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Totals have not been tallied yet for the annual Bowl for Kids’ Sake fundraiser, but Emily Saul Reder doesn’t need to see numbers to detect results.
“We’re having a successful year,” Reder, branch development director for Big Brothers Big Sisters, said Sunday as the bowling showcase’s final weekend of activity wound down.
Reder estimated about 2,000 bowlers took part over the three weekends, with 100 or more typically filing into individual sessions at Dix-E-Town Lanes bowling alley in northern Elizabethtown.
During the first weekend, Cardinal Health booked several consecutive sessions and Reder said more than 200 participants bowled per session for the Radcliff-based company.
Todd Reese, president of the Fort Knox Chapter of the Sergeant Audie Murphy Club, bowled two strikes in the first half hour of Sunday’s 3 p.m. session and won candy for his achievements.
Joined by more than a half dozen of the club’s members, Reese exuded confidence but admitted he does not have a golden touch in the lanes.
“I’m not a bowler at all,” he said with a hearty laugh.
Reese said the club tries to participate in local events and found Bowl for Kids’ Sake a great way to give back to children in the community.
The group raised more than $600 in sponsor money.
When the idea was pitched to the club in its meeting, he said the response was, “Yeah, let’s get out and bowl for the kids.”
“And it’s pretty fun, too,” he added.
Nancy Jones, a head teller at Fort Knox Federal Credit Union, said the credit union has been participating in Bowl for Kids’ Sake for years, and it’s her third year.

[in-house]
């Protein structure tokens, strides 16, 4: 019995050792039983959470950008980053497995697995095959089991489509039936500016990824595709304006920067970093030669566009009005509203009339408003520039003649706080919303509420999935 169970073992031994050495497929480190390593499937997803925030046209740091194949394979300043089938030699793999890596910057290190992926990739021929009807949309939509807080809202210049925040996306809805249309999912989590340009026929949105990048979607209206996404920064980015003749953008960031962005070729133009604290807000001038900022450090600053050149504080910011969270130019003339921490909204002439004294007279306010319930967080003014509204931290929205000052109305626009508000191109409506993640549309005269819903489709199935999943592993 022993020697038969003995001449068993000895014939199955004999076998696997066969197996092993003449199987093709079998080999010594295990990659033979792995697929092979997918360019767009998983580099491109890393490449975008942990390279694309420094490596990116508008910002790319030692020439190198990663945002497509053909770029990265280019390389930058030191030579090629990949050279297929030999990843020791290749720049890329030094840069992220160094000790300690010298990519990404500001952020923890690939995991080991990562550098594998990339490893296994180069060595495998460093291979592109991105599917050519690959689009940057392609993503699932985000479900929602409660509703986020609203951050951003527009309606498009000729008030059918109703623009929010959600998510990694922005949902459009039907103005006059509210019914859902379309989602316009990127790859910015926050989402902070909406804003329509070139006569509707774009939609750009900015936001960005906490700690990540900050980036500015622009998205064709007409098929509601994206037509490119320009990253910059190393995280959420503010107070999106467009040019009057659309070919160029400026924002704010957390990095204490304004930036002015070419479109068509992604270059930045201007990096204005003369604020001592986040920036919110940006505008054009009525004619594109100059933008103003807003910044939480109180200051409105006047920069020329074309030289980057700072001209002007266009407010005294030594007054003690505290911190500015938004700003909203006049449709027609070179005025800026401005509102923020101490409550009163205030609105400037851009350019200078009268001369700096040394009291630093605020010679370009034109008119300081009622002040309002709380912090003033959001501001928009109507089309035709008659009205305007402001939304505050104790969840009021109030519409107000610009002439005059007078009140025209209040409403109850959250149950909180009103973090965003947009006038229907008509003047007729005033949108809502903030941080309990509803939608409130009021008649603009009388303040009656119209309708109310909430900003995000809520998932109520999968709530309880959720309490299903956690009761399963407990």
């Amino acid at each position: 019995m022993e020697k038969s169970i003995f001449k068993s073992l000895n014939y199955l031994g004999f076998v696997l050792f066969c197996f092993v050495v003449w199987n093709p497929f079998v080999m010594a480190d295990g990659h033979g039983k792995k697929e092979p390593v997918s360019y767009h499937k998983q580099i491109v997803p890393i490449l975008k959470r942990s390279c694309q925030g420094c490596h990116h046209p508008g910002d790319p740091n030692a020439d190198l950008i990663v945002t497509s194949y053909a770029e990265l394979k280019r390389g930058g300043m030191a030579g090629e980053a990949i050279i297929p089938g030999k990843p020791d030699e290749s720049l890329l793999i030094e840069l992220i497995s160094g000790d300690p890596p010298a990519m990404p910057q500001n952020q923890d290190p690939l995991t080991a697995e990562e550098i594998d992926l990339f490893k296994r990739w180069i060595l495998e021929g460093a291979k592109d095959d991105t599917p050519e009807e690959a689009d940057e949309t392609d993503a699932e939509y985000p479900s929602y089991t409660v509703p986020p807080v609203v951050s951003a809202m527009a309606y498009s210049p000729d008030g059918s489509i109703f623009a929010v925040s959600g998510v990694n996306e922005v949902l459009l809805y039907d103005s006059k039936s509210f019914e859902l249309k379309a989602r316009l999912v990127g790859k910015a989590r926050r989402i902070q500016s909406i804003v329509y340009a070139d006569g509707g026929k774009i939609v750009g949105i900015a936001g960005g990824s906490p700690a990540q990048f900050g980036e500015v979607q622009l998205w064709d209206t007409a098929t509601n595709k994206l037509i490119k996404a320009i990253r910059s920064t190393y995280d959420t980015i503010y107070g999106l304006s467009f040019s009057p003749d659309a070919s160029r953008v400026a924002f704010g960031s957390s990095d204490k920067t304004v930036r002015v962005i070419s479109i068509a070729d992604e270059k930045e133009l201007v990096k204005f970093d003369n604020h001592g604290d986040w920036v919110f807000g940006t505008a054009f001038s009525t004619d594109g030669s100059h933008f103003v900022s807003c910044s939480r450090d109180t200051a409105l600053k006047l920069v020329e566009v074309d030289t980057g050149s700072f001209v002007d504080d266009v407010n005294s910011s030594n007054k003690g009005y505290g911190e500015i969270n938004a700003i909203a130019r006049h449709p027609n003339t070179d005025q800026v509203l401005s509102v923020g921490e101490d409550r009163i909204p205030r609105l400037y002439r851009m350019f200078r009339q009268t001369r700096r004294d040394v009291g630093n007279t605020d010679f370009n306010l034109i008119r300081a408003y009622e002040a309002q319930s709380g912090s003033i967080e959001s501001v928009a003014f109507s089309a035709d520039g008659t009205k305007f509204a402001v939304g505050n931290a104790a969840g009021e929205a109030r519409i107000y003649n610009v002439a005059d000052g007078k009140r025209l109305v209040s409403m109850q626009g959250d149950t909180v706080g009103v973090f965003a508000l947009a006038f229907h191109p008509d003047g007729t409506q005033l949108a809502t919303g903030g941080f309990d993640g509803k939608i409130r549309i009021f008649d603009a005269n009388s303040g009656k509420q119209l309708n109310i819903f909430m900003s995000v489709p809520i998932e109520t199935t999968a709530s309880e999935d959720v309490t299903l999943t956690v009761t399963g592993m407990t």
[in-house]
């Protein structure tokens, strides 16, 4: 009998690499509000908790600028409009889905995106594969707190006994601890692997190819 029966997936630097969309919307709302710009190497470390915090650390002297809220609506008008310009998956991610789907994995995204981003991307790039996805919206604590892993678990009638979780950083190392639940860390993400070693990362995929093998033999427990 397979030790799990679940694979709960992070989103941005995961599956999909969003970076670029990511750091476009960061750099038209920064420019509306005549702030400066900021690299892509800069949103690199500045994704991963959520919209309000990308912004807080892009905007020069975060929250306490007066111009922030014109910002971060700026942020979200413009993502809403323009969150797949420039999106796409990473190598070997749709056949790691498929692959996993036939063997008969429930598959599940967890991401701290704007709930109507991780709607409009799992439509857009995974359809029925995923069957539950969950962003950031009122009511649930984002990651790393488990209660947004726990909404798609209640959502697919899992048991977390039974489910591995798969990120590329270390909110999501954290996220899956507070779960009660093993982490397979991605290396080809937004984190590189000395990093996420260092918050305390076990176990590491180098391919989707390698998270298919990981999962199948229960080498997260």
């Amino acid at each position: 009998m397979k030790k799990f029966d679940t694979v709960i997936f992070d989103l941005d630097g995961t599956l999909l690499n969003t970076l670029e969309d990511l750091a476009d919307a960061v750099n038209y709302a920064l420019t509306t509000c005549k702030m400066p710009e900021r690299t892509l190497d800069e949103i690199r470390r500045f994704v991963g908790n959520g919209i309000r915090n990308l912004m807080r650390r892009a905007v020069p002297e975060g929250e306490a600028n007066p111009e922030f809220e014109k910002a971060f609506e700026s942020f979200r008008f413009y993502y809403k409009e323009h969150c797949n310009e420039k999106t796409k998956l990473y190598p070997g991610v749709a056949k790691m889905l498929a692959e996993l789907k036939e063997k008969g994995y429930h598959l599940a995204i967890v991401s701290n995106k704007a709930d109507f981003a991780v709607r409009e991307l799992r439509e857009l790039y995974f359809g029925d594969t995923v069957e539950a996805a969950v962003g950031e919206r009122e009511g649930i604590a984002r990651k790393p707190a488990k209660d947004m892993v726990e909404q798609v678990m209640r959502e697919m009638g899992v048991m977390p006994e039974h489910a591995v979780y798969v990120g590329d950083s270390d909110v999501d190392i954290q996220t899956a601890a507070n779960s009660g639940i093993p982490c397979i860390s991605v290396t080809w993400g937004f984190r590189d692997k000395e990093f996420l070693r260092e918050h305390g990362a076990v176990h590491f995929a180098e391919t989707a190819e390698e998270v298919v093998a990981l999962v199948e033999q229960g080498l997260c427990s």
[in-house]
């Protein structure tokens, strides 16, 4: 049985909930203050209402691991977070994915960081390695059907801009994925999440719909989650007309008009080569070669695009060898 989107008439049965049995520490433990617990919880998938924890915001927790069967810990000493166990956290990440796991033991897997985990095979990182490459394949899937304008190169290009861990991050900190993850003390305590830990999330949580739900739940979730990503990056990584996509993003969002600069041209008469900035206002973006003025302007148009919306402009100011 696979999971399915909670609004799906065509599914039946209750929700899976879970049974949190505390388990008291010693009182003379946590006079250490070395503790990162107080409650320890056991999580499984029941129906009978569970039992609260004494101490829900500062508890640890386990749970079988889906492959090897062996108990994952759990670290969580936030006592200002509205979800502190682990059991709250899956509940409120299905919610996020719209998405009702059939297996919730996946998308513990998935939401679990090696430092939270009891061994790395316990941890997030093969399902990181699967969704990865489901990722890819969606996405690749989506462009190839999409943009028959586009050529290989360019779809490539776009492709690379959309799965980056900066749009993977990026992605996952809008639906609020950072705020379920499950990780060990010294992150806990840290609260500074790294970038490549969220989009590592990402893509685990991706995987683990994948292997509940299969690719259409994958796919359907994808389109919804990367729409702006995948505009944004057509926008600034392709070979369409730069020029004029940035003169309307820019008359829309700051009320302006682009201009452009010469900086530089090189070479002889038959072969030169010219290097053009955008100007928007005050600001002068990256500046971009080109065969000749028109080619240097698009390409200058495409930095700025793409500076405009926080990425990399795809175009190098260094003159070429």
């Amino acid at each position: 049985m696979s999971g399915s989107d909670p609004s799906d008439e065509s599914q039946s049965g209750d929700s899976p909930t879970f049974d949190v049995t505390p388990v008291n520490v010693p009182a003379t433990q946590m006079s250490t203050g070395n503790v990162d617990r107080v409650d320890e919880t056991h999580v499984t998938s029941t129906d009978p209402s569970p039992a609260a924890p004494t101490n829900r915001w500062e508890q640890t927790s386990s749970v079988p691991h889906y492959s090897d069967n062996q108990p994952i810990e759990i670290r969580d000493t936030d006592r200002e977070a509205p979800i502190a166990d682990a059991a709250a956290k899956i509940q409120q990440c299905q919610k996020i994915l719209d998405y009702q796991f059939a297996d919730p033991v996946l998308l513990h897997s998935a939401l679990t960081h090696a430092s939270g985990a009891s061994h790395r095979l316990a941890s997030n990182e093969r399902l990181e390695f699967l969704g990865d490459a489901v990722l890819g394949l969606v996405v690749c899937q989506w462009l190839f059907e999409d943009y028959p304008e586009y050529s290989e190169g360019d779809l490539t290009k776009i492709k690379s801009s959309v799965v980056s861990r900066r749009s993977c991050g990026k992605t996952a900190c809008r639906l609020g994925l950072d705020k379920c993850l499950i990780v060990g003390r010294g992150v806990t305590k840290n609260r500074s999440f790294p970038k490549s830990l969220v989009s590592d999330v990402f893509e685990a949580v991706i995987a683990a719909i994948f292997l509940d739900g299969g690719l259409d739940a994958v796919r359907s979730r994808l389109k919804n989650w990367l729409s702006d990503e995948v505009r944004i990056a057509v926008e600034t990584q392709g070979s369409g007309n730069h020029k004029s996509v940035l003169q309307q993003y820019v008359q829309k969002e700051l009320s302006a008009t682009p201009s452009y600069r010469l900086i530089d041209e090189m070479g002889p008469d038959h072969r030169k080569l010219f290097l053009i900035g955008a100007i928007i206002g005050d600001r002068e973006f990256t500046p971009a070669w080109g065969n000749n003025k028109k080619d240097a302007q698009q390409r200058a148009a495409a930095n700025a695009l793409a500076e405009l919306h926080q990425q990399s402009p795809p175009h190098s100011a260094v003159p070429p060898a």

She said the company tries to put its motto, “people helping people,” into action by giving to as many community events as possible.
“They support us, so we like to support them,” she said.
Credit union employees bowled during all three weekends, Jones added.
Jo Million, club adviser for Family Career and Community Leaders of America at John Hardin High School, said the group raised a little more than $200 this year and had five bowlers on the lanes Sunday.
Million said the club has participated for five years and is lured back by the camaraderie the students develop through the games.
“The kids have fun when they come out here,” Million said. “It’s just a good way to socialize and do something good.”
Reder said Big Brothers Big Sisters collects money through sponsor donations, pledges, food and drink sales, and staff donations.
The organization hopes to meet or exceed last year’s total of $78,000.
While the weekend sessions are finished, Reder said BBBS plans to continue the event with a few random weeknight sessions.
Next year, organizers plan to tout the theme more, Reder said. A retro theme was adopted during this year’s event and bowlers were encouraged to dress in tribute to their favorite decade.
But Reder said they did not have the participation they expected because many bowlers did not know about the theme.“We want to get people dressed up,” she said.
Marty Finley can be reached at (270) 505-1762 or email@example.com.